WARNING: Leasing Solar Panels for Homes Is Killing the Sale of Homes

In Buyers, First-Time Buyers, Homeowners, Practical Tips, Sellers by Doug PhelpsLeave a Comment

Property owners who have solar panel leases on their homes are killing the sale of their home. As interest in solar continues to grow in Colorado and across the country, buyers and sellers need to be forewarned. It is more and more common to see disputes, and this problem will get worse. Let’s look at some reasons why.

Solar companies sell solar panel leases based on a premise of “locking in” energy costs for 20 years – the typical time period for a solar lease. Recent research by the National Association of Realtors (NAR) says the average time most people stay in their home is 13 years. A lease is binding to the property, not with the property owner. The lease doesn’t go away. A buyer has to be willing to take it on, or a seller has to break the lease.

A new buyer has to additionally qualify for the lease as part of their lender package. Payments go onto the credit report. This extra payment can change ratios so they no longer qualify. And what if the buyers don’t want the old, antiquated panels currently on the roof? Technology continues to improve and they want the best available.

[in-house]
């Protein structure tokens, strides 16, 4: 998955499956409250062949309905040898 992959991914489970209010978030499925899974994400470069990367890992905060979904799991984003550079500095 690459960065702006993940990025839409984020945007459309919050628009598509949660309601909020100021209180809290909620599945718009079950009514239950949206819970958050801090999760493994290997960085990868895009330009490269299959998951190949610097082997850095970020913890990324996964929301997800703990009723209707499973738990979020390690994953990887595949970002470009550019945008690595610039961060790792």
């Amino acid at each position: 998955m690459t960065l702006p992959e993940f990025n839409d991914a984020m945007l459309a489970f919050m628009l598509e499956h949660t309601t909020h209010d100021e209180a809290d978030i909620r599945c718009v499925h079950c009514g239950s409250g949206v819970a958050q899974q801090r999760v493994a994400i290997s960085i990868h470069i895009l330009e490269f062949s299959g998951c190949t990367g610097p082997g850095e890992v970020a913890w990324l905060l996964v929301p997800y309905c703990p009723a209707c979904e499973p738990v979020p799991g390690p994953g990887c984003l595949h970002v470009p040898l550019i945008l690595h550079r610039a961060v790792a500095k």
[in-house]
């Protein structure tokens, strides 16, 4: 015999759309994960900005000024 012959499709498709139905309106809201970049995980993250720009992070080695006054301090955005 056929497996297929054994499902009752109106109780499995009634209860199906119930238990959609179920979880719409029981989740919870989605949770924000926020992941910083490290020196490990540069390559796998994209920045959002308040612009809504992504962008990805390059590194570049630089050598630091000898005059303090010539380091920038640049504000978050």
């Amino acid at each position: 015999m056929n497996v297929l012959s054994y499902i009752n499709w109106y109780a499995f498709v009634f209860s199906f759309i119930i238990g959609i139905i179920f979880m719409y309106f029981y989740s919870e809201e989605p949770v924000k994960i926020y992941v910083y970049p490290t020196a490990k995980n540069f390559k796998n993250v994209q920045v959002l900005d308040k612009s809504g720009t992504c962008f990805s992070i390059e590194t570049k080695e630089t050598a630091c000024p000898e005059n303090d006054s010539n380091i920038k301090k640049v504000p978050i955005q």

It can be very expensive for sellers to break a solar lease. Sellers need to visit the fine print in the contract; it is possible for up to $20,000 to be due to end a lease before the 20-year term. Thinking to add this buy-out cost to the sales price? Think again – the market won’t support the higher price. The standard sales pitch is that solar panels add significant value to a home. Statistics don’t bear this out as appraisals continue to get a handle on this, but consensus is that actual value is but a fraction of the cost.

We all know about the promise of savings in the sales pitch—no money down, energy savings (even money to the homeowner for “selling” energy back to the power grid), the locking in of energy costs over time, a federal tax credit (sorry-only applicable if you buy). Take the time to run the math of savings vs. the long term cost of the lease—both the known and unintended consequences. Chances are it is not a win. Click here for more information.

Still convinced you want solar? Then buy the system and service plan. Get a loan, be in control.

Contact me for a free 20-page guide for consumers considering solar.

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